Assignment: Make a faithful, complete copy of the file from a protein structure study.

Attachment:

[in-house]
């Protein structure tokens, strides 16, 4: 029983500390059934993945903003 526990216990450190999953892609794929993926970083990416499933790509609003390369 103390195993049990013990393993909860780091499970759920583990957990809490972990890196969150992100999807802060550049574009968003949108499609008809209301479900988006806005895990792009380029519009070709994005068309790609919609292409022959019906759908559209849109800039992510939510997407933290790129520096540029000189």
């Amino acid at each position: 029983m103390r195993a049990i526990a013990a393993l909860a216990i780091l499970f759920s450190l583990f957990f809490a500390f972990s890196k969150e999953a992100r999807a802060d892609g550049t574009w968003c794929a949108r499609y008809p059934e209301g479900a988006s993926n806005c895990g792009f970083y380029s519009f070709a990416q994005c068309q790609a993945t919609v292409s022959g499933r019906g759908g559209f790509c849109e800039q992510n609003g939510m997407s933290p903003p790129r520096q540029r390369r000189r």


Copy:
[in-house]
């Protein structure tokens, strides 16, 4: 029983500390059934993945903003 526990216990450190999953892609794929993926970083990416499933790509609003390369 103390195993049990013990393993909860780091499970759920583990957990809490972990890196969150992100999807802060550049574009968003949108499609008809209301479900988006806005895990792009380029519009070709994005068309790609919609292409022959019906759908559209849109800039992510939510997407933290790129520096540029000189």
């Amino acid at each position: 029983m103390r195993a049990i526990a013990a393993l909860a216990i780091l499970f759920s450190l583990f957990f809490a500390f972990s890196k969150e999953a992100r999807a802060d892609g550049t574009w968003c794929a949108r499609y008809p059934e209301g479900a988006s993926n806005c895990g792009f970083y380029s519009f070709a990416q994005c068309q790609a993945t919609v292409s022959g499933r019906g759908g559209f790509c849109e800039q992510n609003g939510m997407s933290p903003p790129r520096q540029r390369r000189r």